Sarah's Key by Tatiana de Rosnay
Rating: 3.5 stars (out of 5)
Genre: historical fiction, fiction
Challenges: 100 Book Challenge 2011, 2011 Page to Screen Reading Challenge
Review: In order for a narrative conceit to work, it can't get in the way of the story. In this book, de Rosnay employs two conceits, one of which, alternating chapters between 1942 and present day, works fairly well. Unfortunately, I felt like I was continuously tripping over the other conceit, that of referring to the main character of the historical chapters as "the girl". It seems completely unnecessary to refer to her that way, since the reader can easily guess her name, and it's eventual revelation is completely anticlimactic. Ditto for the revelation of the name of "the child" later in the book.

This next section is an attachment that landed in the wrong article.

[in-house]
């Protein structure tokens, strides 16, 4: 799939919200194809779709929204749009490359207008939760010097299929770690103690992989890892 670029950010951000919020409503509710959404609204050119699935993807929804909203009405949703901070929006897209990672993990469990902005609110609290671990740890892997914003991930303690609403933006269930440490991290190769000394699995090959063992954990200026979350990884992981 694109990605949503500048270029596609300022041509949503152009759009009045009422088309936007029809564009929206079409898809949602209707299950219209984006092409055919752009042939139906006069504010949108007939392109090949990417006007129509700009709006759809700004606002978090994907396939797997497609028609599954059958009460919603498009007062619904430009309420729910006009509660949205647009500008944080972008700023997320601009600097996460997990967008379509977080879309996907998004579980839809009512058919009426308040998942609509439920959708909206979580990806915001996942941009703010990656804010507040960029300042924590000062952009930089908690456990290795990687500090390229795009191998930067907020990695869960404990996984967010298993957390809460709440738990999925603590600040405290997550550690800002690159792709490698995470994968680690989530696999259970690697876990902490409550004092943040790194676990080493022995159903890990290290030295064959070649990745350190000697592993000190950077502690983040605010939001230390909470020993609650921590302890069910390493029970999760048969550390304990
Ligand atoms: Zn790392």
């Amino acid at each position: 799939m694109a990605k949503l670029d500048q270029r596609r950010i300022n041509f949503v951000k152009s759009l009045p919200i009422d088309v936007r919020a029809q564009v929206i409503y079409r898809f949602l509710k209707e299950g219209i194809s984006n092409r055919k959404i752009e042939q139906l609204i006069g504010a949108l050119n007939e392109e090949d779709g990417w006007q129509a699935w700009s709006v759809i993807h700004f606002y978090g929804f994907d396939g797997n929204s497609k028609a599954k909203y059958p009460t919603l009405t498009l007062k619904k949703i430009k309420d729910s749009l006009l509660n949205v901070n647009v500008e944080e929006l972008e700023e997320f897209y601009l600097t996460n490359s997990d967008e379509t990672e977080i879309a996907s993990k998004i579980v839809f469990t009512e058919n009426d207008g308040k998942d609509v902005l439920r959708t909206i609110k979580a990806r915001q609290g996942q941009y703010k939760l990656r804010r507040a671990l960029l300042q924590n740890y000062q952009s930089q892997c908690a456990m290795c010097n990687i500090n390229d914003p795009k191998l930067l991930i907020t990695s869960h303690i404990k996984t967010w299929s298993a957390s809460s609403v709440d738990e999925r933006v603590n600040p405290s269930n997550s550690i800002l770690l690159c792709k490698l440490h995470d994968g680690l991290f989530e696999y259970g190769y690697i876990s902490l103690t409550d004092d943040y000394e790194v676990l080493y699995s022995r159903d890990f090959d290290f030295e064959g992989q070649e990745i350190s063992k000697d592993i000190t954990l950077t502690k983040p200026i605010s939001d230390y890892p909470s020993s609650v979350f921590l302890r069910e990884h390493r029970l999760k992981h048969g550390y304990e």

The story itself is engaging, if somewhat predictable. Certainly, de Rosnay is to be given credit for bringing to light a part of the Holocaust - the Vel' d'Hiv' roundup in Paris - that gets little attention. She's not exactly subtle about it, but her point is well-taken.